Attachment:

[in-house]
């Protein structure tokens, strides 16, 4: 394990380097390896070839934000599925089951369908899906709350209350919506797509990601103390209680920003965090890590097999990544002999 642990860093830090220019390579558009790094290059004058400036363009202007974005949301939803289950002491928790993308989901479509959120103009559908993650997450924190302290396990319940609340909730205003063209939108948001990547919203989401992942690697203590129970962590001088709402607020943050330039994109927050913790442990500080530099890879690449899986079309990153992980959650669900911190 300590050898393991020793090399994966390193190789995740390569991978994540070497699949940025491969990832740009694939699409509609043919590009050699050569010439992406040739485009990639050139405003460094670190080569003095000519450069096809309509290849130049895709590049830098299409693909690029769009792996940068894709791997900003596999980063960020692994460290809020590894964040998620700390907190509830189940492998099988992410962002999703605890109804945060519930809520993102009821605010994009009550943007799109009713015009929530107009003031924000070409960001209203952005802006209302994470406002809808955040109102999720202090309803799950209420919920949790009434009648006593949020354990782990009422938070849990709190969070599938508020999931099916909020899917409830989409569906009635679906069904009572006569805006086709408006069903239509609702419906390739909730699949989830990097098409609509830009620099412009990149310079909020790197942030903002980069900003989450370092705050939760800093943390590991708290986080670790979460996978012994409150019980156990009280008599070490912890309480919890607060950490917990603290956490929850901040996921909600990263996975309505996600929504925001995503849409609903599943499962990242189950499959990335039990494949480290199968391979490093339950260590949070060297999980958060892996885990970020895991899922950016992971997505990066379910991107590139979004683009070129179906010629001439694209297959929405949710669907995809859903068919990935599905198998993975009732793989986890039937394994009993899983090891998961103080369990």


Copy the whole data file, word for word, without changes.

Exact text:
[in-house]
């Protein structure tokens, strides 16, 4: 394990380097390896070839934000599925089951369908899906709350209350919506797509990601103390209680920003965090890590097999990544002999 642990860093830090220019390579558009790094290059004058400036363009202007974005949301939803289950002491928790993308989901479509959120103009559908993650997450924190302290396990319940609340909730205003063209939108948001990547919203989401992942690697203590129970962590001088709402607020943050330039994109927050913790442990500080530099890879690449899986079309990153992980959650669900911190 300590050898393991020793090399994966390193190789995740390569991978994540070497699949940025491969990832740009694939699409509609043919590009050699050569010439992406040739485009990639050139405003460094670190080569003095000519450069096809309509290849130049895709590049830098299409693909690029769009792996940068894709791997900003596999980063960020692994460290809020590894964040998620700390907190509830189940492998099988992410962002999703605890109804945060519930809520993102009821605010994009009550943007799109009713015009929530107009003031924000070409960001209203952005802006209302994470406002809808955040109102999720202090309803799950209420919920949790009434009648006593949020354990782990009422938070849990709190969070599938508020999931099916909020899917409830989409569906009635679906069904009572006569805006086709408006069903239509609702419906390739909730699949989830990097098409609509830009620099412009990149310079909020790197942030903002980069900003989450370092705050939760800093943390590991708290986080670790979460996978012994409150019980156990009280008599070490912890309480919890607060950490917990603290956490929850901040996921909600990263996975309505996600929504925001995503849409609903599943499962990242189950499959990335039990494949480290199968391979490093339950260590949070060297999980958060892996885990970020895991899922950016992971997505990066379910991107590139979004683009070129179906010629001439694209297959929405949710669907995809859903068919990935599905198998993975009732793989986890039937394994009993899983090891998961103080369990």